Stand outside Yaelisa’s East Oakland dance studio on a quiet night and you can hear the sound of dancers practicing their footwork. Inside the studio, about ten women in long skirts are standing in line behind their teacher. She sings throughout her class and calls out guidance to her students as she keeps the rhythm with her hands and feet. The dancers move in unison. The sounds of their stomps take on the quality of a drum.
The flavors of Flamenco
Yaelisa has been dancing flamenco most of her life; her mother passed the art form down to her. She’s the director of Caminos Flamencos, a Bay Area performing dance company and non-profit that offers classes for all levels, from beginner to professional. Yaelisa says she’s committed to preserving the legacy of Flamenco and bringing it to people of all backgrounds.
“It’s not just a dance. You have to study the music, the culture, the singing,” says Yaelisa. “It’s a fully-rounded art form.”
There are four distinct parts of Flamenco: singing, dancing, guitar and jaleo. Jaleo is the the spontaneous hand-clapping and cries of encouragement that audiences and fellow artists give to each other.
The dance itself has a diverse origin. Flamenco comes from the mix of cultures in southern Spain, an area called Andalusia. There are cultural influences from the Roma as well as Jewish, Spanish, and North African flavors.
Duende, or 'having soul'
“It’s born of the people,” says Yaelisa. “It came from poverty and oppression, suppression.”
There’s another important element of Flamenco: duende. It’s something that’s both ever-present and shrouded in mystery. It has many shades of meaning, but it’s sometimes translated as "having soul." Mainly it is the expression of an emotion the dancer or singer is projecting. For Yaelisa, it’s central to the dance.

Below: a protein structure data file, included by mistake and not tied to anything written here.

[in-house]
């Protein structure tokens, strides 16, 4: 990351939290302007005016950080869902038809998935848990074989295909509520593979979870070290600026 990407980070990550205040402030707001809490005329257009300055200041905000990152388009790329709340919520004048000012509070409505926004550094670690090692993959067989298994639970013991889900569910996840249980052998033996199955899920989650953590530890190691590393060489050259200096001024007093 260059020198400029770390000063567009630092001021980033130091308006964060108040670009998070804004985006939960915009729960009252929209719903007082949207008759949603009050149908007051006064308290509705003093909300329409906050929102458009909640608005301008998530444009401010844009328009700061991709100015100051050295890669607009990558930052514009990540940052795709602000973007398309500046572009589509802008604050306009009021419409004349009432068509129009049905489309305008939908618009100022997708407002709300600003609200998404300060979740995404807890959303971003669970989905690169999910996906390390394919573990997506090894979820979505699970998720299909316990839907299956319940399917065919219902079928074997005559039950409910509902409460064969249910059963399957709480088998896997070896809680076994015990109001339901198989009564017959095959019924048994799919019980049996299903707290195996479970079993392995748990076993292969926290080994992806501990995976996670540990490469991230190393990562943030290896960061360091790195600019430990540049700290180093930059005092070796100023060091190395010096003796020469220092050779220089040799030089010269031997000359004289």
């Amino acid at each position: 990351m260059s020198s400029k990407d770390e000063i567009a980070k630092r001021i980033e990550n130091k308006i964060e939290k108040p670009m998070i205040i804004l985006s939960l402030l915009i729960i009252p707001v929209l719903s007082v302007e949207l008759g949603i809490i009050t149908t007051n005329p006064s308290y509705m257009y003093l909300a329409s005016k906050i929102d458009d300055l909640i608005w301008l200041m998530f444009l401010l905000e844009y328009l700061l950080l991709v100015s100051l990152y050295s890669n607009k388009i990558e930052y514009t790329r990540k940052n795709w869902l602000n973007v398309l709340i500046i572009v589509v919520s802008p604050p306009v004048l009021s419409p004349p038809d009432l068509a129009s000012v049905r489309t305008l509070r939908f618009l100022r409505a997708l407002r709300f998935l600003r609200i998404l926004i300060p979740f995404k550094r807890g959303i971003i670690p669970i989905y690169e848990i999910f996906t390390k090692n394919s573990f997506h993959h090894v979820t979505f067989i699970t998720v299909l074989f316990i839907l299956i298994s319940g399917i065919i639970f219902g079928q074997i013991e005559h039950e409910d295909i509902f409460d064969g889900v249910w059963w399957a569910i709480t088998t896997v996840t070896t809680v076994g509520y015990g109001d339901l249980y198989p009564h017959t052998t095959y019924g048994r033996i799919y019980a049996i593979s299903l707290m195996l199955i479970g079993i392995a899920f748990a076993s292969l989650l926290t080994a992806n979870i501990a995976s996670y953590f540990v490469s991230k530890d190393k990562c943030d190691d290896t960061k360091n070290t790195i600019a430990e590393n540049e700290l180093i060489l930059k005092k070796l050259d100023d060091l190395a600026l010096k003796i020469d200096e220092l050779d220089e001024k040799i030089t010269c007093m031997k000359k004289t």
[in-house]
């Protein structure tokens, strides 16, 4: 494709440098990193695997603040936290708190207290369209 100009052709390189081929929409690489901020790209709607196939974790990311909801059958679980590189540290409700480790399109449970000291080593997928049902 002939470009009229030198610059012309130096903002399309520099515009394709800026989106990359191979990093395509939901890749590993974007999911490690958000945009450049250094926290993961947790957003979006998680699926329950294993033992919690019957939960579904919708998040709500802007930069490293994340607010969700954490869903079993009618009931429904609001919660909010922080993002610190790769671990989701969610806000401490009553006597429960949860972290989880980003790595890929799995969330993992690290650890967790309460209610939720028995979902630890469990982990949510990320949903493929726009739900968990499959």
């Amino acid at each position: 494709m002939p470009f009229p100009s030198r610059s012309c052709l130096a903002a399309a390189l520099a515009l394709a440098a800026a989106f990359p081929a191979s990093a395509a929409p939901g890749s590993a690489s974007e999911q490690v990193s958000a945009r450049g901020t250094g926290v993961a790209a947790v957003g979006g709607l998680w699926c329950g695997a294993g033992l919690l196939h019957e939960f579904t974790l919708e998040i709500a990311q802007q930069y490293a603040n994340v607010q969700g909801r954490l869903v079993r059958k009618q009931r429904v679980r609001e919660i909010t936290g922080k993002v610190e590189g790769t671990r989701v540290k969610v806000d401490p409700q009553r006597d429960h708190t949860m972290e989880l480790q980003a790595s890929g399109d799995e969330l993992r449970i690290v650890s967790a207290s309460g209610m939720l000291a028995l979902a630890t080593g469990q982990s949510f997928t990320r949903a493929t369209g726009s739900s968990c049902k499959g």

“It’s like a cry of joy or pain. Or sorrow or anguish,” Yaelisa explains. “It’s a cry for every emotion you can think of, every feeling that a human can have.”
Teddy Milder is a local sculptor who has been studying Flamenco with Yaelisa for six years. She’s had time to explore the concept of duende. “It’s the soul, the spirit, it’s deep within,” Milder says. “And you know you’re dancing when you feel it.”
Mo Awobo, another student of Yaelisa’s, says she likes the emotional catharsis Flamenco brings.
“I feel like ... with all the patriarchal oppression, women get to let it all out and say what they feel,” Awobo explains. “I feel it has a lot in common with the African Diaspora. As a black woman I feel that anger, that duende that they have.”
Awobo says she can connect to that anger in a specific Flamenco movement.
“One of my favorite gestures is the hand flip, because it kind of reminds me of when my mother would get mad at somebody," she says. "It starts with your hand facing inward toward your forehead, and it flips really quickly so it comes up by the side of your head and your palm faces out. It just looks like, 'I know you didn't just say that!' It's just such a womanly, angry gesture, and I love it.”
A surviving art form
Outside of Flamenco, Awobo is a designer and professional belly dance instructor. She says the changes taking place in the city of Oakland are felt deeply within the dance community.
“We are already kind of losing—here in the Bay Area—all the amazing folk arts and the home grown feeling. We need to keep everything we can get,” she says. “We need to keep it all here and not let it get sold out, and to keep people interested, so that places like this can survive.”
Like Awobo, Yaelisa is worried about the survival of the arts community here in Oakland. It’s not just a place where she’s running a dance studio—it’s where she’s made her home. "The arts community is important here, and it gets short shrift,” Yaelisa says. “It’s such a special place, and a ground-breaking community.”
This story was created for our live show, the Sights and Sounds of East Oakland as part of our partnership with Oakland Voices, a program of the Oakland Tribune and The Maynard Institute for Journalism Education.